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Wednesday, 4 June 2008
Page: 4550


Mr LINDSAY (9:47 AM) —Today I want to talk about a very impressive Australian company: Boeing Australia. Recently I was able to visit Boeing Australia at RAAF Amberley, where they have a very significant investment. They have 13½ thousand square metres of hangar space, 34,000 square metres of workshop space, 8,000 square metres of warehouse and 710 Australians working in that complex. It is a magnificent complex, a magnificent operation on the RAAF base.

The kinds of capabilities that Boeing add to Australia’s defence are things like program, project and contract management; avionics design; electrical and structural airframe design and repair; an aircraft design drawing office; systems and software engineering; fleet modification and aircraft maintenance; aircraft prototype integration; weapons integration; kit and wire harness production and fabrication; ground tests, EMI, EMC and flight tests; mission and laboratory simulation; life support; cold proof load testing; fuel tank repair; aircraft and surface finishing; non-destructive testing; hydraulics component maintenance; structures and bonded repair; wing and flight control maintenance; logistics, materials and process management; configuration, data and publications management; training course development; spares and supply chain management; and of course reliability, maintainability and supportability. That is a terrific CV for a company with a large workforce at RAAF Amberley, adding to our capability in the Australian Defence Force.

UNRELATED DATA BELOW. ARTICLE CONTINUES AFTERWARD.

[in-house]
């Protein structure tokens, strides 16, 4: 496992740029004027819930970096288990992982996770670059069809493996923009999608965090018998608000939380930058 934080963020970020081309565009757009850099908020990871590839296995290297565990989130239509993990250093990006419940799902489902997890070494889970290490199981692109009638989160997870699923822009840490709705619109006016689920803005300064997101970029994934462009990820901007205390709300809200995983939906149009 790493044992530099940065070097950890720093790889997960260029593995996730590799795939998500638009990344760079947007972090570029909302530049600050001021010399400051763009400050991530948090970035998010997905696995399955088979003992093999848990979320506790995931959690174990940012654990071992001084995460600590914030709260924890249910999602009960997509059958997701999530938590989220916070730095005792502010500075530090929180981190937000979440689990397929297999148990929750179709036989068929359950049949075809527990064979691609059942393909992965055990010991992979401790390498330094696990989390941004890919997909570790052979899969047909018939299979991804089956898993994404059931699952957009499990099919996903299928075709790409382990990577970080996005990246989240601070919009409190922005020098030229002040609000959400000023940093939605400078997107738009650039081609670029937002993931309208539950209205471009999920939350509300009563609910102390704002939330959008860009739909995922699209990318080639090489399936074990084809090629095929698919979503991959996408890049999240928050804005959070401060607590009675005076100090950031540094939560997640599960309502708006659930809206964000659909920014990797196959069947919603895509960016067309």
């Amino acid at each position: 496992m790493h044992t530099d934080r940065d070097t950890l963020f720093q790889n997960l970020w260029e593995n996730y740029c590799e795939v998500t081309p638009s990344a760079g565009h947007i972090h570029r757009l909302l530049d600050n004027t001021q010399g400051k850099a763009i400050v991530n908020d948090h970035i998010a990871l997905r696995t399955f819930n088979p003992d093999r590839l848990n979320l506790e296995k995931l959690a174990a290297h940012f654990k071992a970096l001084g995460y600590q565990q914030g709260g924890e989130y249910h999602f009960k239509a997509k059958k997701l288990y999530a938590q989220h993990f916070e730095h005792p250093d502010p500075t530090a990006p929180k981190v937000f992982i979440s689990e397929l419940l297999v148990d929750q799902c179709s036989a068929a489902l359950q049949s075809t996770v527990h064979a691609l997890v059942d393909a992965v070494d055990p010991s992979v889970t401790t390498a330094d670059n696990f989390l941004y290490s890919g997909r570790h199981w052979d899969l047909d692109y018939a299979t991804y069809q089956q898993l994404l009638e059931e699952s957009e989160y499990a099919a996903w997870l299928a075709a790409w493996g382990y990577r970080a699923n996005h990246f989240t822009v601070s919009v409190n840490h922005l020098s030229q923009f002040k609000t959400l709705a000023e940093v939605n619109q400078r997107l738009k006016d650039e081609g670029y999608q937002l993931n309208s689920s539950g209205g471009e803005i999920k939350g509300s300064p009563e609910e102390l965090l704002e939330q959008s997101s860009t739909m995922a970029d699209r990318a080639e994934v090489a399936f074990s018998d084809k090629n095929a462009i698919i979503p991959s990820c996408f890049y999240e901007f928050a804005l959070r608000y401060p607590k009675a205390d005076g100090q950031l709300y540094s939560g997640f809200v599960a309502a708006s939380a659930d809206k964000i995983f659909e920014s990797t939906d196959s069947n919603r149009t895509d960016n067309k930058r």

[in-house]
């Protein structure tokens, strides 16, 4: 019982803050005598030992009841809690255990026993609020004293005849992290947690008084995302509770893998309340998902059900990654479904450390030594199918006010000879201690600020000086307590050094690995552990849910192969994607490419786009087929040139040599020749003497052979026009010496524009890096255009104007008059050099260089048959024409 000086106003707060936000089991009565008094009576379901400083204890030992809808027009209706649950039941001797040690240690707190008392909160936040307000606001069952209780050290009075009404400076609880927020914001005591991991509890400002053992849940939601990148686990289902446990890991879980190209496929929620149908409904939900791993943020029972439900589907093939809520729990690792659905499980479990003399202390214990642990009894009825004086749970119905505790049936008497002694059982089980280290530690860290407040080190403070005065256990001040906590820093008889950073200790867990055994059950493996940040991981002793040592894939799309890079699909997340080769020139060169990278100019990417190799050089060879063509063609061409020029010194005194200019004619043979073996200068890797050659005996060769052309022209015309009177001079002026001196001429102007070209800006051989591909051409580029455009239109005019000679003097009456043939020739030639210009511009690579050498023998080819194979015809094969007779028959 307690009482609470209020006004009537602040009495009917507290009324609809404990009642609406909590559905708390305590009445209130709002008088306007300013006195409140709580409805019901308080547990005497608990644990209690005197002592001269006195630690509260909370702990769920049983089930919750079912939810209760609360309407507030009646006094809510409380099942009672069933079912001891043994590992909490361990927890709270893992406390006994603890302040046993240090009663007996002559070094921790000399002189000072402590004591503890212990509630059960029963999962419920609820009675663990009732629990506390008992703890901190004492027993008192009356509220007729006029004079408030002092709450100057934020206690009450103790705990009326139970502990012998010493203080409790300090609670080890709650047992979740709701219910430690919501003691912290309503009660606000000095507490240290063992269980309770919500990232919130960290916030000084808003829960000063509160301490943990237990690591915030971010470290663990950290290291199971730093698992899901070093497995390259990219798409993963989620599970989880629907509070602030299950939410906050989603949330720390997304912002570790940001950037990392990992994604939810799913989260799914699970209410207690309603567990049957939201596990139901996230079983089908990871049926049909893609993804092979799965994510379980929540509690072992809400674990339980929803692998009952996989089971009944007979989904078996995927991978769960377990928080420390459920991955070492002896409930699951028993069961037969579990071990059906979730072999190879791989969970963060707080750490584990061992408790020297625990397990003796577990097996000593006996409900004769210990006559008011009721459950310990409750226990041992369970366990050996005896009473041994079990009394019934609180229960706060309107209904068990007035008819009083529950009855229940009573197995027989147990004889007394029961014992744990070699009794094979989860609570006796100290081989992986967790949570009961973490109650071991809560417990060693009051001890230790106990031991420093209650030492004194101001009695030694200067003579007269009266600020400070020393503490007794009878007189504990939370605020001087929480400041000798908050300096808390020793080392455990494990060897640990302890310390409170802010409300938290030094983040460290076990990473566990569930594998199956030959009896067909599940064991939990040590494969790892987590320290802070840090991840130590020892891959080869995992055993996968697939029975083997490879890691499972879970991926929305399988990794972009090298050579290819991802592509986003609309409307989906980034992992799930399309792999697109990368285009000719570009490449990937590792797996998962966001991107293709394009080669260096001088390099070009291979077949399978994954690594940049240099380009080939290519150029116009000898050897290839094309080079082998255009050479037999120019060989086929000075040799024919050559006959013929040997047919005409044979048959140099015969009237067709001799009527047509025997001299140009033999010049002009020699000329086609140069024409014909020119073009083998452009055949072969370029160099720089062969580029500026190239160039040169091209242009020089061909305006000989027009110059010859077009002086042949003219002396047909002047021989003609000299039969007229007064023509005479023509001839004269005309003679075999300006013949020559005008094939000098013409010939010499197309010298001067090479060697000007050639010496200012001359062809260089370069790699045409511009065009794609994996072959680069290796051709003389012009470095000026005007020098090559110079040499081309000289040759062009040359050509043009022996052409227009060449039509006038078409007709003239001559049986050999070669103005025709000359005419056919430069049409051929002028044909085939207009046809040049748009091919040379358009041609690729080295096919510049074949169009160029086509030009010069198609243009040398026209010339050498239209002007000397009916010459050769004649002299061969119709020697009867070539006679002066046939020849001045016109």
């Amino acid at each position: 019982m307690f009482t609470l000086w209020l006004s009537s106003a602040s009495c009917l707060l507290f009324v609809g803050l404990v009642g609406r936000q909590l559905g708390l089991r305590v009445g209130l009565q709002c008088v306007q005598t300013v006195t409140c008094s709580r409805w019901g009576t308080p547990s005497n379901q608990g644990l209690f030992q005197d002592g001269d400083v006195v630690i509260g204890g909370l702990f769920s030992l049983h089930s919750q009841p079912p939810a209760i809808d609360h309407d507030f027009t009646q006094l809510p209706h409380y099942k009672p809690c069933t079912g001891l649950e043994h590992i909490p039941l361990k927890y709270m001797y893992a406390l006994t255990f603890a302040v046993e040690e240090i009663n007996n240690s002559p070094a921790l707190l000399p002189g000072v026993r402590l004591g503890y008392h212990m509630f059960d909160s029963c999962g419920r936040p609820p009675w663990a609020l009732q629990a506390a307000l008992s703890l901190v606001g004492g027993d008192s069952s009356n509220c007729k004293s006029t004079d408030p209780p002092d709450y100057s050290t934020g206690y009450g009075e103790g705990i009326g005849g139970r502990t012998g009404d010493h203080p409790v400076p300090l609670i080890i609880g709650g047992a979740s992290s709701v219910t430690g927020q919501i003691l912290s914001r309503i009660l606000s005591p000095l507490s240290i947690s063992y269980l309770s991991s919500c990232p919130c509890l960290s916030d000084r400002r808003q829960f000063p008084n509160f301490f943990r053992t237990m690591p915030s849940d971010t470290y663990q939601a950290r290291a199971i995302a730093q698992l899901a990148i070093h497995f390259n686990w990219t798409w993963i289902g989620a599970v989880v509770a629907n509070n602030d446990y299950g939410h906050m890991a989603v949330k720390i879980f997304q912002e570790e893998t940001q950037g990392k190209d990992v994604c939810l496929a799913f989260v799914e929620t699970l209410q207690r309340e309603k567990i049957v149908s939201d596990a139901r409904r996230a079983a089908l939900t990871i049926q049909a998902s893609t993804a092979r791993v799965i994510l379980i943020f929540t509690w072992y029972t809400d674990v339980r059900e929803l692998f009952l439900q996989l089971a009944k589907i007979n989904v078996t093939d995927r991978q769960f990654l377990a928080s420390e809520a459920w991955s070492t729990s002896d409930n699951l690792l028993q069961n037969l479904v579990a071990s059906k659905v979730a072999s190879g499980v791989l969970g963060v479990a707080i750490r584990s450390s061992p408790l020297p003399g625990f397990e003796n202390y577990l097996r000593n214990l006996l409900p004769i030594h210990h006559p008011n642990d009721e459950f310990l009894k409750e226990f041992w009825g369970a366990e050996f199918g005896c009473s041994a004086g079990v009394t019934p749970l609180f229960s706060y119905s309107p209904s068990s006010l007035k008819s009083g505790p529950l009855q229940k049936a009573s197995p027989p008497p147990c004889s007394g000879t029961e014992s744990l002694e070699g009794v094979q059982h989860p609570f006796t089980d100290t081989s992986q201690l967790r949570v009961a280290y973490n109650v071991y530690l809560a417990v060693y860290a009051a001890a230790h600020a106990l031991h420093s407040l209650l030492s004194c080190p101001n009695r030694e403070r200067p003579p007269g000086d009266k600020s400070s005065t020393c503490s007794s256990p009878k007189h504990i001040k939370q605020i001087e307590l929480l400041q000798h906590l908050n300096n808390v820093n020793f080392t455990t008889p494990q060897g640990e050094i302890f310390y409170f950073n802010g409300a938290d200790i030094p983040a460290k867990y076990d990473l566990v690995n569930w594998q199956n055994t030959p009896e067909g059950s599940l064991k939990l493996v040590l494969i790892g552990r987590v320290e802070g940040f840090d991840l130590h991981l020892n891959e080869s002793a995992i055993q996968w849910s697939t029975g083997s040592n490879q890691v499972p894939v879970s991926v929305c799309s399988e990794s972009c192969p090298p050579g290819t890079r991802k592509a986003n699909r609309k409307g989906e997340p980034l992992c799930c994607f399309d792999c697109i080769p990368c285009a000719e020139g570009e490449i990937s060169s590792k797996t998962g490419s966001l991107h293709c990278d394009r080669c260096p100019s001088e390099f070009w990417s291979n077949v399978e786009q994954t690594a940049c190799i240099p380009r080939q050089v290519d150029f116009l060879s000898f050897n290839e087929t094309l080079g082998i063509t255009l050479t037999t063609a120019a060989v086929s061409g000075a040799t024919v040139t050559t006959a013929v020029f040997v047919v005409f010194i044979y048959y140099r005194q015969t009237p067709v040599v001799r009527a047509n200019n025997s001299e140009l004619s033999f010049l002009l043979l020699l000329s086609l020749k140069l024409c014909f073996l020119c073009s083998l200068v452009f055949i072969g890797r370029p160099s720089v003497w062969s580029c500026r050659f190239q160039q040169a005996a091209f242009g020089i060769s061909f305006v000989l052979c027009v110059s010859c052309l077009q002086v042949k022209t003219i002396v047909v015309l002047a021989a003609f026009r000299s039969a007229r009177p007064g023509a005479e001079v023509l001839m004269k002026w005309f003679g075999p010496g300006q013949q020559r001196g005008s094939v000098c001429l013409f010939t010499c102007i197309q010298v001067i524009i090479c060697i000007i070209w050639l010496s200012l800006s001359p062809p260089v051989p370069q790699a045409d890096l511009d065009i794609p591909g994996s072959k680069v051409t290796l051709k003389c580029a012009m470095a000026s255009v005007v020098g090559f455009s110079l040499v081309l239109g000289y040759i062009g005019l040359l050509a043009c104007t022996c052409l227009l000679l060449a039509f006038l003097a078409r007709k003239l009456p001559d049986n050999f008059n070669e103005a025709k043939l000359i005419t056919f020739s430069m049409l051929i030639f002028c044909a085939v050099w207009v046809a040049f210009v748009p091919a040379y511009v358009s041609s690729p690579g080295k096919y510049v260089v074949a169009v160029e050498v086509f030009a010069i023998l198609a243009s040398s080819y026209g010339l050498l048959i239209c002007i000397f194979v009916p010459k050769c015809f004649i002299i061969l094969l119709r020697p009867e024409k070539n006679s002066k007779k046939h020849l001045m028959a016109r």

I particularly want to recognise the team at Boeing who are working on the AEW&C Wedgetail modification program. In this program, 737 aircraft arrive from the United States as green aircraft. They are quite literally green. They are a shell of a 737. The people in the AEW&C program then proceed to remove large sections of the aircraft and install all of the electronics, hardware and software that go with the capability that this new AEW&C aircraft will provide to the Australian Defence Force. It is truly amazing that about 100,000 hours are spent here in Australia modifying the 737s, and it is Australians who do it. They are as good as anybody in the world in this most complex, technical, state-of-the-art technology that is being installed in this aircraft. That group have established the capability and infrastructure necessary to perform the modifications. As Australians we can be mighty proud of what we can do in staying up with the rest of the world in leading-edge technology.